Different features of histopathological subtypes of pediatric focal cortical dysplasia
Article first published online: 20 JUN 2008
Copyright © 2008 American Neurological Association
Annals of Neurology
Volume 63, Issue 6, pages 758–769, June 2008
How to Cite
Krsek, P., Maton, B., Korman, B., Pacheco-Jacome, E., Jayakar, P., Dunoyer, C., Rey, G., Morrison, G., Ragheb, J., Vinters, H. V., Resnick, T. and Duchowny, M. (2008), Different features of histopathological subtypes of pediatric focal cortical dysplasia. Ann Neurol., 63: 758–769. doi: 10.1002/ana.21398
- Issue published online: 20 JUN 2008
- Article first published online: 20 JUN 2008
- Manuscript Accepted: 19 FEB 2008
- Manuscript Revised: 10 FEB 2008
- Manuscript Received: 6 OCT 2007
- Czech Ministry of Health. Grant Numbers: IGA NR/8843-4, FNM 00000064203
Focal cortical dysplasia (FCD) is the most frequent pathological finding in pediatric epilepsy surgery patients. Several histopathological types of FCD are distinguished. The aim of the study was to define distinctive features of FCD subtypes.
We retrospectively reviewed clinical, electroencephalographic, magnetic resonance imaging, neuropsychological, and surgical variables, and seizure outcome data in 200 children. Cortical malformations were histopathologically confirmed in all patients, including mild malformation of cortical development type II (mMCD) in 36, FCD type Ia in 55, FCD type Ib in 39, FCD type IIa in 35, and FCD type IIb in 35 subjects.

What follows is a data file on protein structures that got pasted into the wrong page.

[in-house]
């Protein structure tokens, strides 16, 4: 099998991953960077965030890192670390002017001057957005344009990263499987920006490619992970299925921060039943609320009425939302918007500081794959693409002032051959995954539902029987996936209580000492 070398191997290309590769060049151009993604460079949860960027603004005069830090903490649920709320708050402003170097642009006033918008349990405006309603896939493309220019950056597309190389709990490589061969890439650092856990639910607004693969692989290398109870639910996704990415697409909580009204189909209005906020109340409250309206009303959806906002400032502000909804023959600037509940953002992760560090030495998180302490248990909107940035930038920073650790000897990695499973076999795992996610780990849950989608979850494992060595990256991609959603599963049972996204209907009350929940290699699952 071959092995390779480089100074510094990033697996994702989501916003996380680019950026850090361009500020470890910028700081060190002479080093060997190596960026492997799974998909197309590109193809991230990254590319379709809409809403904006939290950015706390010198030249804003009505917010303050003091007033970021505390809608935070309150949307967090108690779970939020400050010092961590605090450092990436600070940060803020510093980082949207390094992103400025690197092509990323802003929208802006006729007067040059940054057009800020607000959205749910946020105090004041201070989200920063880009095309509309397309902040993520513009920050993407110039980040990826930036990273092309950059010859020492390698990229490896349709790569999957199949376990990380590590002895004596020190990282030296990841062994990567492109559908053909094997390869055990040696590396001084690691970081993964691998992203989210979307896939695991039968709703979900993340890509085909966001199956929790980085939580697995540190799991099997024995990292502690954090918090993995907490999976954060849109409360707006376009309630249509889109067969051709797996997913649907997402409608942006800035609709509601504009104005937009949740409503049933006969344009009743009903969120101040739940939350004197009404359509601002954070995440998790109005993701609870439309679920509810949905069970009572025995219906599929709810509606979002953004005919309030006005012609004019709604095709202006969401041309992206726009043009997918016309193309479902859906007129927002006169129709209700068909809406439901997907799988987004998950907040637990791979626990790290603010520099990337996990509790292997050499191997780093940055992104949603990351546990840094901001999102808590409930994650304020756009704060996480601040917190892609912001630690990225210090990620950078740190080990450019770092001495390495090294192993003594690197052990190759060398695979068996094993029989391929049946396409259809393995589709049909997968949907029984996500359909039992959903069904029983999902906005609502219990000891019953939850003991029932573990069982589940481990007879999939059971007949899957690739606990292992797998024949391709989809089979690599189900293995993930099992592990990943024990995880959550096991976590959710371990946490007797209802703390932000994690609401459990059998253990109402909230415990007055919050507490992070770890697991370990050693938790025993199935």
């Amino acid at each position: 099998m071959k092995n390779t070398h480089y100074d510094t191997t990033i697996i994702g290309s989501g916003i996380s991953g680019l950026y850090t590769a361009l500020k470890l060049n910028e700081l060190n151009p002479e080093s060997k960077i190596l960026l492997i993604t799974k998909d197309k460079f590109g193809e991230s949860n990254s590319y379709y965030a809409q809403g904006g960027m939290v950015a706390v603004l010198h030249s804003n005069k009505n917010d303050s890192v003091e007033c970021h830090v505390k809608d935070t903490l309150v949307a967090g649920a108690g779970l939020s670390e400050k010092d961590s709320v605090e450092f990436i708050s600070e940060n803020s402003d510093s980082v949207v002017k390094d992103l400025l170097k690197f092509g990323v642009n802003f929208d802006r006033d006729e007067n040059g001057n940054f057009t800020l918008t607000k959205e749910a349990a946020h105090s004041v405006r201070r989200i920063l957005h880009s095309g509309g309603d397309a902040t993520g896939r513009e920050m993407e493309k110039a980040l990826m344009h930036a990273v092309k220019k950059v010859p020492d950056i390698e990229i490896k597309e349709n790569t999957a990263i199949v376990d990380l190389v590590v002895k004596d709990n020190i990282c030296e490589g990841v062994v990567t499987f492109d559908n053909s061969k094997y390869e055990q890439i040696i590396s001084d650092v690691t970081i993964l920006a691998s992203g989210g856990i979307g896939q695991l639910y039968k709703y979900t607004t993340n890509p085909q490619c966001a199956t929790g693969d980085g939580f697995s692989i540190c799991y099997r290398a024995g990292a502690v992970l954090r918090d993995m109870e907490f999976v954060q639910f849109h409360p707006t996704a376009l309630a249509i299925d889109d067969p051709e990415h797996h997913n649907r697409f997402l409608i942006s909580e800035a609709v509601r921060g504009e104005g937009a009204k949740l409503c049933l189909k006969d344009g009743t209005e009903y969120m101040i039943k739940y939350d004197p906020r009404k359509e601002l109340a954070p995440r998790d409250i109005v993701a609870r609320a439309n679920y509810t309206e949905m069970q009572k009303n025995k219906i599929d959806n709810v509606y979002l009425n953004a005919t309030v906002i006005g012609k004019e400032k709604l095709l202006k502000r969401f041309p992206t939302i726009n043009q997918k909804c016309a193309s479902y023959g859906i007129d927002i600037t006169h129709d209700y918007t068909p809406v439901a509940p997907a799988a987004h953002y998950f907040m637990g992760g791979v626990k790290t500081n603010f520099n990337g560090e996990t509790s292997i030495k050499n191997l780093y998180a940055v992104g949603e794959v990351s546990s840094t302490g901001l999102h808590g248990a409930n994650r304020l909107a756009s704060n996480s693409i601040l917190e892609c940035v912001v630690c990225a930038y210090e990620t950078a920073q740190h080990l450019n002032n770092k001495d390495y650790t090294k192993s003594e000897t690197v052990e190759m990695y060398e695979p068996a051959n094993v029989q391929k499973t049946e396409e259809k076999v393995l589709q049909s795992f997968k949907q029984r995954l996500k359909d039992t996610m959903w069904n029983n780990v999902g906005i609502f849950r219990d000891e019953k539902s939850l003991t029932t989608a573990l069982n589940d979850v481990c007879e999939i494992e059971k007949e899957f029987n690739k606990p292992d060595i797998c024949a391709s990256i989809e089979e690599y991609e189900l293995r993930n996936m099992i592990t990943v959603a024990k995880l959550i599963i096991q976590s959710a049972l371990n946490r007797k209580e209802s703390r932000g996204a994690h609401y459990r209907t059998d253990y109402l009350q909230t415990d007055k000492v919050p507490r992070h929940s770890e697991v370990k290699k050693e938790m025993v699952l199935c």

Perinatal risk factors were more frequent in mMCD/FCD type I than FCD type II. Children with FCD type IIb had more localized ictal electroencephalographic patterns and magnetic resonance imaging changes. Increased cortical thickness, abnormal gyral/sulcal patterns, gray/white matter junction blurring, and gray matter signal abnormality in fluid-attenuated inversion recovery and T2-weighted sequences occurred more often in FCD type II, were infrequent in FCD type I, and rare in mMCD. Lobar hypoplasia/atrophy was common in FCD type I. Hippocampal sclerosis was most frequent in FCD type I. Neuropsychological testing demonstrated no significant differences between the groups. There was a trend toward better surgical outcomes in FCD type II compared with FCD type I patients.
Different histopathological types of mMCD/FCD have distinct clinical and imaging characteristics. The ability to predict the subtype before surgery could influence surgical planning. Invasive electroencephalographic study should be considered when mMCD/FCD type I is expected based on noninvasive tests. Ann Neurol 2008;63:758–769